"If you want to look at a true pitcher, he's the epitome of one," Braves manager Bobby Cox said after Campillo led the Braves to a 4-2 win over the Brewers at Turner Field on Wednesday afternoon.
Campillo, who limited the Brewers to two earned runs and four hits in seven innings, has proven to be one of the primary reasons the Braves remain just four games behind the Phillies, despite the fact that their rotation and lineup have both been wrecked by injuries.
In the eight starts Campillo has made since moving from the bullpen to the rotation on May 20, he has gone 3-1 with a 2.75 ERA. Since losing the blister that bothered him earlier this season, he has pitched into the seventh inning in three consecutive starts.
Had John Smoltz, Tom Glavine and Mike Hampton not suffered injuries that removed them from the rotation mix, they'd have been hard-pressed to be pitching any better than Campillo, who has proven to be a definite gift since signing with the Braves as a Minor League free agent on Dec. 26.
"I don't even know how many starts he's had," Cox said. "But they've all been on the excellent side. He looks like a class veteran pitcher to me."
After allowing a pair of run-scoring doubles to Mike Rivera and Rickie Weeks in the Brewers' two-run third inning, Campillo ended his day by retiring 14 of the final 15 batters that he faced. His stability combined Kelly Johnson's two-hit performance allowed the Braves to prevent a three-game series sweep and at least split this six-game homestand.
"He never misses his spots," said Brewers outfielder Ryan Braun, who accounted for two of Campillo's six strikeouts. "He really doesn't make many, if any mistakes, at all. You just have to go up there and battle. This was one of those days when you can't try to do too much and when you do, you don't have any success. Give him credit, he pitched great."
In addition, Campillo provided a spark to a Braves lineup that was missing both Chipper Jones (right quad) and Yunel Escobar (left shoulder). His first career two-hit game included singles that allowed him to score in both the third and fifth innings against Brewers starter Jeff Suppan.
Johnson's third-inning, two-run double erased the Brewers' brief lead and his fifth-inning RBI single provided the two-run cushion that would remain through the point that Mike Gonzalez completed a scoreless ninth inning and allowed the Braves to gain some momentum heading into this weekend's trip to Toronto.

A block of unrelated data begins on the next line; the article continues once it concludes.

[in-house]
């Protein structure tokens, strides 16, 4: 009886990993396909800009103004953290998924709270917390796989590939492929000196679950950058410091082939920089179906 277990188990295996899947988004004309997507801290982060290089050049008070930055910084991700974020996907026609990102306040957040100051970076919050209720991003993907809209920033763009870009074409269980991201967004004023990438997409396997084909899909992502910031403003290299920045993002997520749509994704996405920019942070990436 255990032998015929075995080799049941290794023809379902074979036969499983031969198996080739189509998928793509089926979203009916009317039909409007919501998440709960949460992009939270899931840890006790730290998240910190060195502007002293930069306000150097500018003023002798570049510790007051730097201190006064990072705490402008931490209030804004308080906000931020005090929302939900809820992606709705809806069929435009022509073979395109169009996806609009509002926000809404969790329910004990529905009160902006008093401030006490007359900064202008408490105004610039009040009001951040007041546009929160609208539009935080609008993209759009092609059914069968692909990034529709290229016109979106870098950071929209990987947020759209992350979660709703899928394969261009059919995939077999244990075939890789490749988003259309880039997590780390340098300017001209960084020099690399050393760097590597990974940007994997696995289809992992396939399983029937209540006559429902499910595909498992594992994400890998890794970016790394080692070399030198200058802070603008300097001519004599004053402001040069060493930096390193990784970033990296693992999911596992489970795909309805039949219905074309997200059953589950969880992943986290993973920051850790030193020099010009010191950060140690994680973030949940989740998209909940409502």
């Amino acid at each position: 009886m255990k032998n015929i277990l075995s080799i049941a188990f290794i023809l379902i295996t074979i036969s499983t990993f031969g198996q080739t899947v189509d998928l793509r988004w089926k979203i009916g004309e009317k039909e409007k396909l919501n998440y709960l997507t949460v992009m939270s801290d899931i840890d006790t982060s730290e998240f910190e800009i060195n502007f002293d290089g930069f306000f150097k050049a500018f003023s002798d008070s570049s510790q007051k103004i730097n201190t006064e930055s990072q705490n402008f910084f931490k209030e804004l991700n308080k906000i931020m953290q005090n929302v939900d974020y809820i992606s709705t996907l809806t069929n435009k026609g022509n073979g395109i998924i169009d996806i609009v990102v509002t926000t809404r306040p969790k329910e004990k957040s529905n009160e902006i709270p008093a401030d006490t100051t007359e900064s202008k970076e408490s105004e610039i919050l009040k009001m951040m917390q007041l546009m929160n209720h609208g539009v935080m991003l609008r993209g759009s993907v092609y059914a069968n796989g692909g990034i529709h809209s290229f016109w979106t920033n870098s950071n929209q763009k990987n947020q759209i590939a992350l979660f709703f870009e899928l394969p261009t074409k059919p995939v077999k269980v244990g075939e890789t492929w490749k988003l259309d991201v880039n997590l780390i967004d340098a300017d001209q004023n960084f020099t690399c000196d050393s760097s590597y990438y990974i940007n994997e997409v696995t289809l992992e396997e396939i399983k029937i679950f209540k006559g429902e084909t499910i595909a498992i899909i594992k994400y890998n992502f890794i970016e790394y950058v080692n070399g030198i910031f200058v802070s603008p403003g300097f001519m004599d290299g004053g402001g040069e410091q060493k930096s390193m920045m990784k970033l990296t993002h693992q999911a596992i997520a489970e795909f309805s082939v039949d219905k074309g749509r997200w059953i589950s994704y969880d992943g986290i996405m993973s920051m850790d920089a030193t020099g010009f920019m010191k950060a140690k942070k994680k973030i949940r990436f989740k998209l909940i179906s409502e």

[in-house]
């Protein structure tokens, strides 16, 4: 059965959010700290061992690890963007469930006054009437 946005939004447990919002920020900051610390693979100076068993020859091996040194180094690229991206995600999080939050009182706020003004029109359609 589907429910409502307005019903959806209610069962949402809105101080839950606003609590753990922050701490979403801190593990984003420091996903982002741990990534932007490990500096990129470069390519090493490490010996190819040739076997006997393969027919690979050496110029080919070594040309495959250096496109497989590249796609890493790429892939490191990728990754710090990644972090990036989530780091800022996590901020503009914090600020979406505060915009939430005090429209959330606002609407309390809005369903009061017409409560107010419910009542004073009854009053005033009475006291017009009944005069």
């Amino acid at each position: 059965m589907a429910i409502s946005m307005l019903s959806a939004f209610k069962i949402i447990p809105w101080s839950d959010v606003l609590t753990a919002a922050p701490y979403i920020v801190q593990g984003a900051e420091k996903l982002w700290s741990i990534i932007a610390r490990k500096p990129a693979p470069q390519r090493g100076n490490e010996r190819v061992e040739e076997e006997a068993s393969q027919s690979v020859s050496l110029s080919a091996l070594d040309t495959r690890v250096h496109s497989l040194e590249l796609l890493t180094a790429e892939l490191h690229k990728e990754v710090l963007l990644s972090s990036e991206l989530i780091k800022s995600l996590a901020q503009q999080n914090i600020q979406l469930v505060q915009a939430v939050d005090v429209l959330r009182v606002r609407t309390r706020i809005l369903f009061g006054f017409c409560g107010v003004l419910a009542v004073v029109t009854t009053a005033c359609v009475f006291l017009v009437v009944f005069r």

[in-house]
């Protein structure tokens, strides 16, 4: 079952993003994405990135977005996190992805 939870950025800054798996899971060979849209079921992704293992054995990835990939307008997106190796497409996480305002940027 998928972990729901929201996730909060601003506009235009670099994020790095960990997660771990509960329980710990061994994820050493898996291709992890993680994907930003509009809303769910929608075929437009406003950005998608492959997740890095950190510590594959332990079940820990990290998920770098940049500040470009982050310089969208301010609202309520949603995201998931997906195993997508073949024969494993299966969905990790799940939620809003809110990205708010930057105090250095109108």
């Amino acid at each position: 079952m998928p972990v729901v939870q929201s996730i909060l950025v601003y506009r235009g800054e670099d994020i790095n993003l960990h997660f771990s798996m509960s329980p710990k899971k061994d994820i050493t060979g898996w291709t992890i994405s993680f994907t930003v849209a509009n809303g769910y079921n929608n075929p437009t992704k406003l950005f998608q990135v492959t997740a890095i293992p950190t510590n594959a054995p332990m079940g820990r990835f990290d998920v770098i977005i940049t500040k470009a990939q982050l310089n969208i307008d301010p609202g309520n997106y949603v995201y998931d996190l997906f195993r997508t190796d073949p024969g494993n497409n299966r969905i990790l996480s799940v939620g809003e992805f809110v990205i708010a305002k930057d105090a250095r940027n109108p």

"At this point of the season, we've got to start picking it up," Johnson said. "Right now, we're not that far out of it. We just have to win some games, get everybody healthy and then see what happens."
While converting the only two save opportunities he's had since returning last week, Gonzalez has provided the bullpen some stability. Now Cox's injury-related concerns center around his infielders. With Jones and Escobar already out of the lineup, Omar Infante strained his right hamstring while rounding first base on his way to a second-inning double.
Infante's exit left the Braves with Greg Norton as the only available infielder on the bench and he has played a total of seven career games at a middle infield position. As for Ruben Gotay, who played third base again on Wednesday, he's never played the shortstop position.
When Infante exited, Brent Lillibridge entered to play shortstop. In the eighth inning, the speedy Lillibridge doubled into the left-field corner for his first career hit.
Even with a makeshift lineup, Campillo provided Cox reason to relax and enjoy what was his team's fourth victory in its last 10 games. The right-hander allowed a bunt single to begin the third inning and then saw Rivera direct an RBI double over Brandon Jones' head in left field. Two batters later, Weeks produced an RBI double that hit off Lillibridge and made its way into left field.
From there, Corey Hart's seventh-inning double served as the Brewers' only offense against Campillo, whose success has been a product of his ability to keep opponents off balance with a variety of pitches and consistent control.
"When I first saw him pitch, I said he's going to continue to do this because everything he throws is just funky and goes in a different direction," Johnson said. "He throws a changeup that sinks and a changeup that cuts. You can't really look for anything and you can't really sit on anything. He's been awesome. I don't know what else to say about him."
When Campillo signed in December, former Brave Vinny Castilla called Braves bullpen coach Eddie Perez and told him that he'd seen this right-hander throw in the Mexican League and regarded him as something special. A few months later, Perez understood why.
"I saw him in Spring Training and I said, 'This kid is amazing,'" Perez said. "Everybody that saw him said the same thing."
During a majority of his playing career, Perez served as Greg Maddux's personal catcher. Thus, it seemed fitting to ask him if he understood why some have labeled Campillo to be the "Mexican Maddux."
Immediately, Perez smiled and said, "I like that one."
Mark Bowman is a reporter for MLB.com. This story was not subject to the approval of Major League Baseball or its clubs.